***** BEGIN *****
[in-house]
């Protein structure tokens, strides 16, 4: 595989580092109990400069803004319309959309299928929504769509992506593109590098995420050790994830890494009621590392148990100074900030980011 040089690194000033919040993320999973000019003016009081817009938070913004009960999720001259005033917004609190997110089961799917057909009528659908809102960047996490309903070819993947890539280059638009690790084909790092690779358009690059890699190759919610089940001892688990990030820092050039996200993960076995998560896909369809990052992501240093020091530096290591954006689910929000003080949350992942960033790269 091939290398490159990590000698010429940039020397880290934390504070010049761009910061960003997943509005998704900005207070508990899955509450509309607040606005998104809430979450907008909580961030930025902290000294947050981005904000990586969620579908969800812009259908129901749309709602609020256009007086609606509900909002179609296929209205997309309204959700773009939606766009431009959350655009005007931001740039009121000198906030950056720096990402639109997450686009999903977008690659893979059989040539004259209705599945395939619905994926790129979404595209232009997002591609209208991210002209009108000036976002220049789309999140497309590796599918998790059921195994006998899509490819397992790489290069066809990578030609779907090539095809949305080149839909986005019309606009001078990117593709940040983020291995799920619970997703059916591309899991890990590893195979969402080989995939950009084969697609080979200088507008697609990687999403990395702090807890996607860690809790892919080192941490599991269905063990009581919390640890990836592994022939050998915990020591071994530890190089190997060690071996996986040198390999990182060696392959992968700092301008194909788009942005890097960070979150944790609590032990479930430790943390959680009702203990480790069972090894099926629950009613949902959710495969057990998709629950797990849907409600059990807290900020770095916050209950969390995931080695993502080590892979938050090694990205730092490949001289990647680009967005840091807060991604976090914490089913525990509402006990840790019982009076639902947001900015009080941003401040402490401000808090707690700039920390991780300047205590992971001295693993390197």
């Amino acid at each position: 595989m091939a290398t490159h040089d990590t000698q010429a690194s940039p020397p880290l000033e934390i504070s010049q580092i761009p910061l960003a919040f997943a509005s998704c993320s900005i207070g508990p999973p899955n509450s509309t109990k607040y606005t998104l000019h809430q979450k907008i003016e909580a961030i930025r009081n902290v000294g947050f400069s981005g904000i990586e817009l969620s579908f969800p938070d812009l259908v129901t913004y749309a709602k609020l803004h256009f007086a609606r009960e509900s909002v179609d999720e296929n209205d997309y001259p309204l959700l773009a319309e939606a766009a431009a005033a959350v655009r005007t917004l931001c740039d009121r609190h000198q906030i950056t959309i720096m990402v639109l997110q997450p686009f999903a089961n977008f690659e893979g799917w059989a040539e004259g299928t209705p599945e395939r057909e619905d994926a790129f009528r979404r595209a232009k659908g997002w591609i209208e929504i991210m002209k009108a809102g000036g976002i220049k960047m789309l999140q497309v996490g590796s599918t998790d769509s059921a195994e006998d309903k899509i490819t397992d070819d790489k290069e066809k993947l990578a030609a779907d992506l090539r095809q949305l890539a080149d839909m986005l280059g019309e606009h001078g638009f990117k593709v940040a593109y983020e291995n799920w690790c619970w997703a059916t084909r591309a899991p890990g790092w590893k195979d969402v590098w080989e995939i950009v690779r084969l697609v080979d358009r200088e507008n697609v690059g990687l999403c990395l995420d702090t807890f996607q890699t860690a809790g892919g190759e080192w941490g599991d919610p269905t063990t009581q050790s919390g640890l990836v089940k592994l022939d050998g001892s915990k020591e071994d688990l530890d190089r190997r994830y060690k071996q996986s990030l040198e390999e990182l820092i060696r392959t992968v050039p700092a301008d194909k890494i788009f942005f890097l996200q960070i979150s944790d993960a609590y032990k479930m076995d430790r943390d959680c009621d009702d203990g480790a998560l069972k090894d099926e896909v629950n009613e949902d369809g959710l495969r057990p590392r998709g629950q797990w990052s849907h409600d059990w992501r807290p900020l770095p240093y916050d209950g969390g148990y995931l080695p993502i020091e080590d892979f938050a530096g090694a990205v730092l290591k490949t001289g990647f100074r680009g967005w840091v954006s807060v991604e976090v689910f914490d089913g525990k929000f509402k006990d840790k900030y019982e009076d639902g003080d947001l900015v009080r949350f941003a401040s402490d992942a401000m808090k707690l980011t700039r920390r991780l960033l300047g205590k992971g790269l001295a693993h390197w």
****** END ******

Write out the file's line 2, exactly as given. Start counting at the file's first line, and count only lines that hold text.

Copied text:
């Protein structure tokens, strides 16, 4: 595989580092109990400069803004319309959309299928929504769509992506593109590098995420050790994830890494009621590392148990100074900030980011 040089690194000033919040993320999973000019003016009081817009938070913004009960999720001259005033917004609190997110089961799917057909009528659908809102960047996490309903070819993947890539280059638009690790084909790092690779358009690059890699190759919610089940001892688990990030820092050039996200993960076995998560896909369809990052992501240093020091530096290591954006689910929000003080949350992942960033790269 091939290398490159990590000698010429940039020397880290934390504070010049761009910061960003997943509005998704900005207070508990899955509450509309607040606005998104809430979450907008909580961030930025902290000294947050981005904000990586969620579908969800812009259908129901749309709602609020256009007086609606509900909002179609296929209205997309309204959700773009939606766009431009959350655009005007931001740039009121000198906030950056720096990402639109997450686009999903977008690659893979059989040539004259209705599945395939619905994926790129979404595209232009997002591609209208991210002209009108000036976002220049789309999140497309590796599918998790059921195994006998899509490819397992790489290069066809990578030609779907090539095809949305080149839909986005019309606009001078990117593709940040983020291995799920619970997703059916591309899991890990590893195979969402080989995939950009084969697609080979200088507008697609990687999403990395702090807890996607860690809790892919080192941490599991269905063990009581919390640890990836592994022939050998915990020591071994530890190089190997060690071996996986040198390999990182060696392959992968700092301008194909788009942005890097960070979150944790609590032990479930430790943390959680009702203990480790069972090894099926629950009613949902959710495969057990998709629950797990849907409600059990807290900020770095916050209950969390995931080695993502080590892979938050090694990205730092490949001289990647680009967005840091807060991604976090914490089913525990509402006990840790019982009076639902947001900015009080941003401040402490401000808090707690700039920390991780300047205590992971001295693993390197």